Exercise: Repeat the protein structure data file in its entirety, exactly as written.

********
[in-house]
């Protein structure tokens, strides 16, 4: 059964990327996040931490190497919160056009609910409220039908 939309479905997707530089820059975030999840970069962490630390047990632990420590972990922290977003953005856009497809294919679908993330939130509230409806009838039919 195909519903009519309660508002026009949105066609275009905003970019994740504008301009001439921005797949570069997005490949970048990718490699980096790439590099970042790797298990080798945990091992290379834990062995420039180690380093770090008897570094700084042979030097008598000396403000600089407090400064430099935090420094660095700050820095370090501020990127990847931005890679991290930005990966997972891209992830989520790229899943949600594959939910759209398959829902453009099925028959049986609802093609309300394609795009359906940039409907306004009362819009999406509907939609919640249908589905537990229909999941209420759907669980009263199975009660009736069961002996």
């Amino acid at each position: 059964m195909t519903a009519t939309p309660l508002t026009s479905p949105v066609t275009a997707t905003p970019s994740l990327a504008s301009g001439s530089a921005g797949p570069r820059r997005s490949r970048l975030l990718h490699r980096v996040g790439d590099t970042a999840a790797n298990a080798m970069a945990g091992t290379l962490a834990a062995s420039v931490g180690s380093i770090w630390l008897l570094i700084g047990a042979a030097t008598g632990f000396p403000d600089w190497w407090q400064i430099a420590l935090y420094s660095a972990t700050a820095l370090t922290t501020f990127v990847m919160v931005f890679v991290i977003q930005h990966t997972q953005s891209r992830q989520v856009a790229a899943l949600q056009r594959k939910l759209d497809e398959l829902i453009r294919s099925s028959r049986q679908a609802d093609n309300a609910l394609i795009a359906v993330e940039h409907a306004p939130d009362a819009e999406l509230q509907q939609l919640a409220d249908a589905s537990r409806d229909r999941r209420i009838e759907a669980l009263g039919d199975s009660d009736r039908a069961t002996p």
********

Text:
[in-house]
């Protein structure tokens, strides 16, 4: 059964990327996040931490190497919160056009609910409220039908 939309479905997707530089820059975030999840970069962490630390047990632990420590972990922290977003953005856009497809294919679908993330939130509230409806009838039919 195909519903009519309660508002026009949105066609275009905003970019994740504008301009001439921005797949570069997005490949970048990718490699980096790439590099970042790797298990080798945990091992290379834990062995420039180690380093770090008897570094700084042979030097008598000396403000600089407090400064430099935090420094660095700050820095370090501020990127990847931005890679991290930005990966997972891209992830989520790229899943949600594959939910759209398959829902453009099925028959049986609802093609309300394609795009359906940039409907306004009362819009999406509907939609919640249908589905537990229909999941209420759907669980009263199975009660009736069961002996």
């Amino acid at each position: 059964m195909t519903a009519t939309p309660l508002t026009s479905p949105v066609t275009a997707t905003p970019s994740l990327a504008s301009g001439s530089a921005g797949p570069r820059r997005s490949r970048l975030l990718h490699r980096v996040g790439d590099t970042a999840a790797n298990a080798m970069a945990g091992t290379l962490a834990a062995s420039v931490g180690s380093i770090w630390l008897l570094i700084g047990a042979a030097t008598g632990f000396p403000d600089w190497w407090q400064i430099a420590l935090y420094s660095a972990t700050a820095l370090t922290t501020f990127v990847m919160v931005f890679v991290i977003q930005h990966t997972q953005s891209r992830q989520v856009a790229a899943l949600q056009r594959k939910l759209d497809e398959l829902i453009r294919s099925s028959r049986q679908a609802d093609n309300a609910l394609i795009a359906v993330e940039h409907a306004p939130d009362a819009e999406l509230q509907q939609l919640a409220d249908a589905s537990r409806d229909r999941r209420i009838e759907a669980l009263g039919d199975s009660d009736r039908a069961t002996p």